Criminal sanctions The recital mentions the IPRED 2, which was dropped while being debated at the EU Parliament. One of the main reasons for its rejection is that Criminal sanctions are a costly and most often irrelevant way to deal with IPR infringements. Many law practitioners and scholars argue that criminal law is badly suited for IP law, since the illegality of a given situation is often open for interpretation, such as in the case of patent litigation . In view of such uncertainty, criminal law places too much risk on both producers and users of informational goods, thus chilling innovation and undermining fundamental rights such as freedom of expression. having regard to its resolution of 25 April 2007 on the amended proposal for a directive of the European Parliament and of the Council on criminal measures aimed at ensuring the enforcement of intellectual property rights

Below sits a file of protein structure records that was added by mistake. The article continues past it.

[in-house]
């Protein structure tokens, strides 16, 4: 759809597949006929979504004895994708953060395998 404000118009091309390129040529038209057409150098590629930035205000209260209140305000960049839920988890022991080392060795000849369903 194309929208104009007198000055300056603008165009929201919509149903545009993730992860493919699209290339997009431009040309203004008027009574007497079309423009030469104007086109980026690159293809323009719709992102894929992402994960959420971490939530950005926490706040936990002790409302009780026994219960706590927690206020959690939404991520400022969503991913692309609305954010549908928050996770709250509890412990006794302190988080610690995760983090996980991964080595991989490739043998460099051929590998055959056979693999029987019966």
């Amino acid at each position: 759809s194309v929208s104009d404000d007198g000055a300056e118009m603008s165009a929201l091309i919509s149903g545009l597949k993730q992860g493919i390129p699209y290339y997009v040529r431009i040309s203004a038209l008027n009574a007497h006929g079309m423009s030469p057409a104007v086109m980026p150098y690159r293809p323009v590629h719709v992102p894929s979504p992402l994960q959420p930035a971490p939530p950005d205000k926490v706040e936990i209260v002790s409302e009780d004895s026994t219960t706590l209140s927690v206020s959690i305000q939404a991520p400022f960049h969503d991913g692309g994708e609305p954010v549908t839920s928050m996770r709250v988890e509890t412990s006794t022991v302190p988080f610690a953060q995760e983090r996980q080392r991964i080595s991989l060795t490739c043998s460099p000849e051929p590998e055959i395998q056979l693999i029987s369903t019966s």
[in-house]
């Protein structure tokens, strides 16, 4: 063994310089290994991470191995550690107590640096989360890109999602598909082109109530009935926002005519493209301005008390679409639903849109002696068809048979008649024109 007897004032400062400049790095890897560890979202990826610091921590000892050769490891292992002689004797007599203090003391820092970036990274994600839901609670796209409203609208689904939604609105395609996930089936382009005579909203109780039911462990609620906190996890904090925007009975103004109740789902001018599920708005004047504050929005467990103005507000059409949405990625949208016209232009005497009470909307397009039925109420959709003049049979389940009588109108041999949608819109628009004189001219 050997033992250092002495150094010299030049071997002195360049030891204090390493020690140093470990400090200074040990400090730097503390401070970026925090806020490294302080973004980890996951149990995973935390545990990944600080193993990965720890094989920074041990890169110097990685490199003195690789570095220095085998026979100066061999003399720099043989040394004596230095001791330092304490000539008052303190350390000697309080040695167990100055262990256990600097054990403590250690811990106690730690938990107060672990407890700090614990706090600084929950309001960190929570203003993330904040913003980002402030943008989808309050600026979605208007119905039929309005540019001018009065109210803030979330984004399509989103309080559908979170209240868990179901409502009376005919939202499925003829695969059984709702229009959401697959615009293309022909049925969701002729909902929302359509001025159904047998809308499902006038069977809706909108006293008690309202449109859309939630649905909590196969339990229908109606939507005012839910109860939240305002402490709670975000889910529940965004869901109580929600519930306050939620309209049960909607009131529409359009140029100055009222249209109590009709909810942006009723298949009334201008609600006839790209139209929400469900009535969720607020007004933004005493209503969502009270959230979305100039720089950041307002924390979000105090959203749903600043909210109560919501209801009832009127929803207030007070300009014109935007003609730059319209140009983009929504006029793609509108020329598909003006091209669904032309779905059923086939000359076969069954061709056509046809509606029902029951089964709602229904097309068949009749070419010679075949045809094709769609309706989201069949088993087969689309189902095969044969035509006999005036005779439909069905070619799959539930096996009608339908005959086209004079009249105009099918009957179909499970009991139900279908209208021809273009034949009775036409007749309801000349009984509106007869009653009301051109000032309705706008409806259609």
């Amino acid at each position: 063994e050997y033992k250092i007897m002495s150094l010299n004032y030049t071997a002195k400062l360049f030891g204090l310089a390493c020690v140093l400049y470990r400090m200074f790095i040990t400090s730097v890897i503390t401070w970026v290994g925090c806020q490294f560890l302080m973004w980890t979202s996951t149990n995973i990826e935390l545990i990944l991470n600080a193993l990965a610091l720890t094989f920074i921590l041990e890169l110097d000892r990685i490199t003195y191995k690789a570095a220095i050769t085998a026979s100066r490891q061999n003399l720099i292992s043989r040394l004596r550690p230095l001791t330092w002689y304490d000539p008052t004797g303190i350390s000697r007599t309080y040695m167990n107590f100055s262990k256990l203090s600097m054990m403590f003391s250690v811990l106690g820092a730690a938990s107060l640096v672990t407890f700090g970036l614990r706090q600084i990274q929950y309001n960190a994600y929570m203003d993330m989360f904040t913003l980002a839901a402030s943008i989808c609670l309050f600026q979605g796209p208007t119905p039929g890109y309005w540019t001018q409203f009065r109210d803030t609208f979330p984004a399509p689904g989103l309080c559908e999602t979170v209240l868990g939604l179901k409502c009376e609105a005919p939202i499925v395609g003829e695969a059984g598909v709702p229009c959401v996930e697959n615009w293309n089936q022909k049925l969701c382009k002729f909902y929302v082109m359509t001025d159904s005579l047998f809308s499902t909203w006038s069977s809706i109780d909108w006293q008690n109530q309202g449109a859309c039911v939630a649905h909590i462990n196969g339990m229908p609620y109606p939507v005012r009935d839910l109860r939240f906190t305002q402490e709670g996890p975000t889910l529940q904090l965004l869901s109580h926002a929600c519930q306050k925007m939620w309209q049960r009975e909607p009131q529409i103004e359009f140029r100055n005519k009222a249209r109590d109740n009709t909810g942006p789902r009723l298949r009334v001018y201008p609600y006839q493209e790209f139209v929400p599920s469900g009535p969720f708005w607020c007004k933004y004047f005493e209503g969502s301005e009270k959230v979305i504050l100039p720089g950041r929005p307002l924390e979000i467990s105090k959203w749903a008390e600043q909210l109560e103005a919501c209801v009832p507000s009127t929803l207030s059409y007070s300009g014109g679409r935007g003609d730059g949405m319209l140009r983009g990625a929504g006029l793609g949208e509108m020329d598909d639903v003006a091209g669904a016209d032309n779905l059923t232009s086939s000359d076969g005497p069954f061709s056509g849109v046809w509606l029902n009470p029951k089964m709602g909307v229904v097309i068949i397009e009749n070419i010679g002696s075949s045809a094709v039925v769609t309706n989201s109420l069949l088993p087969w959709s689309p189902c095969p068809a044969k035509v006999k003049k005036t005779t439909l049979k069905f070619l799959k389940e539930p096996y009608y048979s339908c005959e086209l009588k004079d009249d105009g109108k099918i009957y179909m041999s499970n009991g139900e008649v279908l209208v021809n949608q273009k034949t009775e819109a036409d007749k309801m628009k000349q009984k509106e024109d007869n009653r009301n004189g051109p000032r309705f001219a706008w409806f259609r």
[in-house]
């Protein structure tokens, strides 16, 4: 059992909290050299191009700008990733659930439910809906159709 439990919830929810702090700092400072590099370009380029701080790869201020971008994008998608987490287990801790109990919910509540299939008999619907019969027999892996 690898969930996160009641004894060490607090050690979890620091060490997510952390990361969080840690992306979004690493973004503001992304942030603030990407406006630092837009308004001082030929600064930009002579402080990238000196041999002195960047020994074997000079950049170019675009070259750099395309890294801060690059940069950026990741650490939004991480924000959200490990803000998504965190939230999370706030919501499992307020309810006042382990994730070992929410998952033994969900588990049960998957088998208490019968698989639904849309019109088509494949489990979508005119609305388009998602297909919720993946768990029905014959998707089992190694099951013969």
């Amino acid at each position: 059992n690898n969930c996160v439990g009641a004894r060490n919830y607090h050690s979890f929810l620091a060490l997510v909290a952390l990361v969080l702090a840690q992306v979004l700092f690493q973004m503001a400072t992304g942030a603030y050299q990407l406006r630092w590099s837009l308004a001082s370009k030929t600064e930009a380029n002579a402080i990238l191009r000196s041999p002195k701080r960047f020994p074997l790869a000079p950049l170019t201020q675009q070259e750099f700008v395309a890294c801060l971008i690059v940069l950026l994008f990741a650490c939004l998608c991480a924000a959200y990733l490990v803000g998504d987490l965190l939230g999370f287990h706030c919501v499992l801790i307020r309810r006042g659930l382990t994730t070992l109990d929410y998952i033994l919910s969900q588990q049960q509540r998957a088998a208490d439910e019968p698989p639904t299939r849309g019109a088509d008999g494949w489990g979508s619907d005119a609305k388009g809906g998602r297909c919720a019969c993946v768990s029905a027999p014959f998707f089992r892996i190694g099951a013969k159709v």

With this language, the Gallo report suggests criminal sanctions should be adopted in the EU, dismissing the arguments raised against IPRED 2.. It is all the more dangerous given that the EU approach to IPR enforcement – as resulting of the 2004 IPRED directive – is already strongly criticized and has not been assessed. • It also specifically calls for the adoption of measures regarding online IPR infringements, which it says is not sufficiently addressed by EU law. 15. whereas, with the exception of legislation on penalties under the criminal law, a Community legal framework already exists with regard to the phenomenon of counterfeiting and piracy of physical goods, but whereas lacunae persist with regard to online IPR infringements,